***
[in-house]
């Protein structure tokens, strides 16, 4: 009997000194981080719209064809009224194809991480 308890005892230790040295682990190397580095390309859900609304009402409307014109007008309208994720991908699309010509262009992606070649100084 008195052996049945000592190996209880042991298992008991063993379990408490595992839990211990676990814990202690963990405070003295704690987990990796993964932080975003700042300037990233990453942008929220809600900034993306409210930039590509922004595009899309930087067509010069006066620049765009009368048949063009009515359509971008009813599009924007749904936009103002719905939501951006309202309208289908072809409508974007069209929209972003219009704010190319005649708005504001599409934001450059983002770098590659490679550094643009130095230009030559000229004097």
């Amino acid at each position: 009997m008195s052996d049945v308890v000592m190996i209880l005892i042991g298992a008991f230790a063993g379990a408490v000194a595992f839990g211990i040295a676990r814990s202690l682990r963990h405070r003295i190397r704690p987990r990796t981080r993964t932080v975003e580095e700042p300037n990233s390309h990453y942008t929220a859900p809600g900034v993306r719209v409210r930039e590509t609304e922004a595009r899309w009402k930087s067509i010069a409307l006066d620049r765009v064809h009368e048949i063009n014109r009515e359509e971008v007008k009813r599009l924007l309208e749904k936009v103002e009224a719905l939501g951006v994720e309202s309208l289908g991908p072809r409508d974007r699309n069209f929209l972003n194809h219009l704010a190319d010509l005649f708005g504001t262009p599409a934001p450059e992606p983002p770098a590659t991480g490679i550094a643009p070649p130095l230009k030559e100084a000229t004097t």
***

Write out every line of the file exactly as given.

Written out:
[in-house]
């Protein structure tokens, strides 16, 4: 009997000194981080719209064809009224194809991480 308890005892230790040295682990190397580095390309859900609304009402409307014109007008309208994720991908699309010509262009992606070649100084 008195052996049945000592190996209880042991298992008991063993379990408490595992839990211990676990814990202690963990405070003295704690987990990796993964932080975003700042300037990233990453942008929220809600900034993306409210930039590509922004595009899309930087067509010069006066620049765009009368048949063009009515359509971008009813599009924007749904936009103002719905939501951006309202309208289908072809409508974007069209929209972003219009704010190319005649708005504001599409934001450059983002770098590659490679550094643009130095230009030559000229004097």
């Amino acid at each position: 009997m008195s052996d049945v308890v000592m190996i209880l005892i042991g298992a008991f230790a063993g379990a408490v000194a595992f839990g211990i040295a676990r814990s202690l682990r963990h405070r003295i190397r704690p987990r990796t981080r993964t932080v975003e580095e700042p300037n990233s390309h990453y942008t929220a859900p809600g900034v993306r719209v409210r930039e590509t609304e922004a595009r899309w009402k930087s067509i010069a409307l006066d620049r765009v064809h009368e048949i063009n014109r009515e359509e971008v007008k009813r599009l924007l309208e749904k936009v103002e009224a719905l939501g951006v994720e309202s309208l289908g991908p072809r409508d974007r699309n069209f929209l972003n194809h219009l704010a190319d010509l005649f708005g504001t262009p599409a934001p450059e992606p983002p770098a590659t991480g490679i550094a643009p070649p130095l230009k030559e100084a000229t004097t």